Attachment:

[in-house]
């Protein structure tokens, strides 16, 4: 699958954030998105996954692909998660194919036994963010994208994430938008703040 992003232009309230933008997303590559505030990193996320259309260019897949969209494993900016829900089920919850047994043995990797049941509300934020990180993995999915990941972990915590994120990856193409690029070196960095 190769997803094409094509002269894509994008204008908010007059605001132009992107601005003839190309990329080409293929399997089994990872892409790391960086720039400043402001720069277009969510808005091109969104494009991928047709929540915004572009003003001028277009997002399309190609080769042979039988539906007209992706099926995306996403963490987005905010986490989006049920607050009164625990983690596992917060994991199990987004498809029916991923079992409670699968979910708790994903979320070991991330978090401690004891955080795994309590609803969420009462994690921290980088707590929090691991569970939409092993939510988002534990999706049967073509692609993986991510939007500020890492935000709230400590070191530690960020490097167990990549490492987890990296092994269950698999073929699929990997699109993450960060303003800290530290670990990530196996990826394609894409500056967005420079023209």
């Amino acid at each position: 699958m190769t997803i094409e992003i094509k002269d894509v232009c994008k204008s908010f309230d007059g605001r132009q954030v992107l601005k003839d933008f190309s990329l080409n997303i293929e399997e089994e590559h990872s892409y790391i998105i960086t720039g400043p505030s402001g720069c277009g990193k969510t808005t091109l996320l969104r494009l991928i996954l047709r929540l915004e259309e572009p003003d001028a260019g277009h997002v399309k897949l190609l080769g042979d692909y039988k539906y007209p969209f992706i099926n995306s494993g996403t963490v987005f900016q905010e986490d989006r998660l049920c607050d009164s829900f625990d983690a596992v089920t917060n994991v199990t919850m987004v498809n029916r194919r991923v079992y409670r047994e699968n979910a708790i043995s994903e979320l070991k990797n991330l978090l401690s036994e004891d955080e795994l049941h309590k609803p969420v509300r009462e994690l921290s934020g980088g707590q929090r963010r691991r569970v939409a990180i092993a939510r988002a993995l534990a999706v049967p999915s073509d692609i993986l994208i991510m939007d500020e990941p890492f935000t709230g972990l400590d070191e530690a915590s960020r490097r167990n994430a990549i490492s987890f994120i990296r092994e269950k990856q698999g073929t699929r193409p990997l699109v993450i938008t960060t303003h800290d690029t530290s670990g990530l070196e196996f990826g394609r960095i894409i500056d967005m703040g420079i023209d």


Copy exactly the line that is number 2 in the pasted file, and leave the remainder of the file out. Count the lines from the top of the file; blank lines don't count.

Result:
């Protein structure tokens, strides 16, 4: 699958954030998105996954692909998660194919036994963010994208994430938008703040 992003232009309230933008997303590559505030990193996320259309260019897949969209494993900016829900089920919850047994043995990797049941509300934020990180993995999915990941972990915590994120990856193409690029070196960095 190769997803094409094509002269894509994008204008908010007059605001132009992107601005003839190309990329080409293929399997089994990872892409790391960086720039400043402001720069277009969510808005091109969104494009991928047709929540915004572009003003001028277009997002399309190609080769042979039988539906007209992706099926995306996403963490987005905010986490989006049920607050009164625990983690596992917060994991199990987004498809029916991923079992409670699968979910708790994903979320070991991330978090401690004891955080795994309590609803969420009462994690921290980088707590929090691991569970939409092993939510988002534990999706049967073509692609993986991510939007500020890492935000709230400590070191530690960020490097167990990549490492987890990296092994269950698999073929699929990997699109993450960060303003800290530290670990990530196996990826394609894409500056967005420079023209």